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Grad committee change proposed at faculty meeting

Open access to research, divestment from Sudan also discussed

Faculty chair Lorna J. Gibson presented a proposal at the March 15 faculty meeting to restructure the Committee on Graduate School Programs and rename it the Committee on Graduate Programs.

Currently made up of 40 members, the Committee on Graduate School Programs handles a variety of tasks, from recommending the adoption of new graduate degree programs to issuing formal complaints to underperforming graduate students.

The proposal would shrink the committee to six elected faculty members plus the associate chair of the faculty and two graduate student members. The dean for graduate students and the vice president for research would be ex officio members. The chair of the committee would be appointed by the chair of the faculty and faculty members would serve for three years (terms currently last one year) to allow for more continuity, said Gibson, who is the Matoula S. Salapatas Professor of Materials Science and Engineering.

The proposal will be put to a vote at the April faculty meeting, but Dean for Graduate Students Isaac M. Colbert said he "heartily approves" of the proposed changes. Currently, he said, "it's easier to tell who's not on the committee than who is on the committee. A body that large can't deal with the challenges graduate education is facing today at MIT and around the world."

Gibson said the hope is that a restructured committee will be able to "look at broader, Institute-wide graduate policies. With the shift to graduate education in interdisciplinary fields and the corresponding increase in ad hoc interdisciplinary doctoral thesis committees," more oversight is needed, she said.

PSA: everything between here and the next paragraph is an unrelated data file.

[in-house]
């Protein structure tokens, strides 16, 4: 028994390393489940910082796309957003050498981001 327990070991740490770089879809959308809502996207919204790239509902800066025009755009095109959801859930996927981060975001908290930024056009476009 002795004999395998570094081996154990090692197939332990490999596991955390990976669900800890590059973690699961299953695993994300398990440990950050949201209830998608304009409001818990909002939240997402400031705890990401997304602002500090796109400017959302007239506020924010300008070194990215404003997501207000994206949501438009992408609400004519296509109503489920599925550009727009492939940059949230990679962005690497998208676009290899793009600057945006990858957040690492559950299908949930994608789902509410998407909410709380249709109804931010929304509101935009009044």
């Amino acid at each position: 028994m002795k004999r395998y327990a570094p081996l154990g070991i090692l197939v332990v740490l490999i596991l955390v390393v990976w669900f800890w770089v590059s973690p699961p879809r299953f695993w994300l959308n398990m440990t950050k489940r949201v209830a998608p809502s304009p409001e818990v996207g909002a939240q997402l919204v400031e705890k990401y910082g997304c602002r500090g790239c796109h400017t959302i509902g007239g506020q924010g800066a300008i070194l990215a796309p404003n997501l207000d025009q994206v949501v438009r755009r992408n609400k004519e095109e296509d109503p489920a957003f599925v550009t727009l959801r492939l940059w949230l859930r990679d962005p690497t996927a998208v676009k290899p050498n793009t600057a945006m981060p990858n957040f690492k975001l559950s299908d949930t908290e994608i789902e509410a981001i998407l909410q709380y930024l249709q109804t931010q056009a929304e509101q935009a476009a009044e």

She pointed out that more policies are governing international graduate students, and MIT is competing for grad students on a more global scale than in the past. A smaller committee may be able to accomplish more substantive work and improve the graduate student experience at MIT, she said.

Open access

Concerned that taxpayer-funded research is not accessible to the general public because of the tightly controlled, proprietary system enforced by some journal publishers, the National Institutes of Health (NIH) is asking every NIH-funded scientist who publishes results in a peer-reviewed journal to deposit a digital copy of the article in PubMed Central (PMC), the online digital library maintained by the NIH. Not later than 12 months after the journal article appears, PMC will then provide free online access to the public.

Director of Libraries Anne J. Wolpert and Vice President for Research Alice Gast discussed with the faculty MIT's response to this issue, which has been to support NIH researchers in complying with the policy, and also to enable any MIT researcher to use a more author-friendly copyright agreement when submitting articles for publication.